The Irish Government seems certain to defy Organisation for Economic Cooperation and Development advice to introduce tuition fees or it will fail to develop globally competitive universities and research.
An OECD review concludes that the investment will not be possible without some private contribution from students, either in the form of tuition fees or some alternative. The economic and fiscal realities facing Ireland mean that relying on state funding alone will be insufficient, says the review, which is due to be discussed at a meeting of the OECD Education Committee in Dublin on Thursday.
But, despite the recommendations, Irish Government sources have indicated that the return of tuition fees is off the political agenda for now. This follows an unsuccessful attempt last year by Noel Dempsey, the Education Minister, to reinstate them.
The OECD report calls for significant structural changes in:
* Strategic steering of the tertiary education system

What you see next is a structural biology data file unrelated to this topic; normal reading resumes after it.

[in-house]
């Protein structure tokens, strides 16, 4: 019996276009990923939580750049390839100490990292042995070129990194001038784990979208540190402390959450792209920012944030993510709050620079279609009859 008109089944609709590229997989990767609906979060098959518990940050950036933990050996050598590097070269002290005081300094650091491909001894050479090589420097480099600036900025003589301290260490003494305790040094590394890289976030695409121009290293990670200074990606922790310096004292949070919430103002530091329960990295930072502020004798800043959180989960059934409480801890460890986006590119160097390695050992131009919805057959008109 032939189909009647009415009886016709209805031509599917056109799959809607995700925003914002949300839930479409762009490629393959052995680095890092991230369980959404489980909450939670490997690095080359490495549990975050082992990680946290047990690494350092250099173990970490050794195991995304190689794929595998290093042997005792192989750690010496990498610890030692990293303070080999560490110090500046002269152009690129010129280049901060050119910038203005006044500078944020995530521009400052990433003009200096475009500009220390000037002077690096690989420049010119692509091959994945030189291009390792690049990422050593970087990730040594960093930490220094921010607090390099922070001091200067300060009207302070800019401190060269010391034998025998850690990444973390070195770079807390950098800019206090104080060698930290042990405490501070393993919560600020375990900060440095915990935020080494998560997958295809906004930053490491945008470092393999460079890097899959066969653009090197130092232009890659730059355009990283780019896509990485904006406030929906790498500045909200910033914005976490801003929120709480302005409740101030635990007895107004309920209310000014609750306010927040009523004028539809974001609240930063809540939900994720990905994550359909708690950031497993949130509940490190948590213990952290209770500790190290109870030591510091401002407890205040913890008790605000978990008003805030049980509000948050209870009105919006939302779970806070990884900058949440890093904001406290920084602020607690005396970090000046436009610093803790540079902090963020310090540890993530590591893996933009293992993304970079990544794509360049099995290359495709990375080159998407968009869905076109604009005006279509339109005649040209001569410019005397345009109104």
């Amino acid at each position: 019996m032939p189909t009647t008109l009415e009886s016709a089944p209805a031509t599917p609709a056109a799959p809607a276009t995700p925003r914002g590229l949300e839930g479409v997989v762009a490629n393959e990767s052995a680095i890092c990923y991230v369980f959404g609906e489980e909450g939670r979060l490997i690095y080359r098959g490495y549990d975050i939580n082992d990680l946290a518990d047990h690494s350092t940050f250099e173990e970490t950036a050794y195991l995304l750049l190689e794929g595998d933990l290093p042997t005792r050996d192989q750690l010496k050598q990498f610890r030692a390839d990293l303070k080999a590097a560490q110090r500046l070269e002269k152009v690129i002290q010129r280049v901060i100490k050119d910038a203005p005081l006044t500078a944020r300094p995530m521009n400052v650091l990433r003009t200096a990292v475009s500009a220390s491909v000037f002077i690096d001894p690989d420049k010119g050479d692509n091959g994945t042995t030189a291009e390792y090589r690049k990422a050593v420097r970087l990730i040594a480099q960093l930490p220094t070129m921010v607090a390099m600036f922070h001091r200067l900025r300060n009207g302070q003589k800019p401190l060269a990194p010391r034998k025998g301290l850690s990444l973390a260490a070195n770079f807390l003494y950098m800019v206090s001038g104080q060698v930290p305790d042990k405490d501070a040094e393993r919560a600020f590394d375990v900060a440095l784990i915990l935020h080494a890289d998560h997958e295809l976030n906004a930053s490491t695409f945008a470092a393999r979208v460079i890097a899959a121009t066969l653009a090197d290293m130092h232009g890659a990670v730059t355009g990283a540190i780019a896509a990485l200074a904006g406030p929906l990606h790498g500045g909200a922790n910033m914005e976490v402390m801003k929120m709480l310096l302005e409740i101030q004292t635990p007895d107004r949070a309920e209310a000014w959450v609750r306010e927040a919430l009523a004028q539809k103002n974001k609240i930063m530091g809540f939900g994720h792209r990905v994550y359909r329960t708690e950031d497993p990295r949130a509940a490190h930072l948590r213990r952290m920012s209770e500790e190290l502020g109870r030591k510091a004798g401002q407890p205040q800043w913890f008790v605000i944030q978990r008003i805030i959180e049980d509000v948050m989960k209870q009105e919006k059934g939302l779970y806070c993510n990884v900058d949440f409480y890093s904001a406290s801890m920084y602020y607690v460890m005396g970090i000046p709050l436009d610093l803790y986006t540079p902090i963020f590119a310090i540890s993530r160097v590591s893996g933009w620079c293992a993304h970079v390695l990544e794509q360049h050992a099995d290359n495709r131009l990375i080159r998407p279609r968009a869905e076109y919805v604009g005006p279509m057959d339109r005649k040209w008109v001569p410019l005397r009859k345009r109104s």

* Governance and management of higher education institutions
* Strategic management of research and development, innovation and internationalisation
* Access and participation.
It points out that Ireland was one of the first European countries to grasp the economic importance of education.
The Irish tertiary education system has performed well: it has expanded its student numbers by about 2 per cent a year since the mid-1960s and has reached an age participation rate of 53 per cent. Its number of graduates in science and technology is above the European average.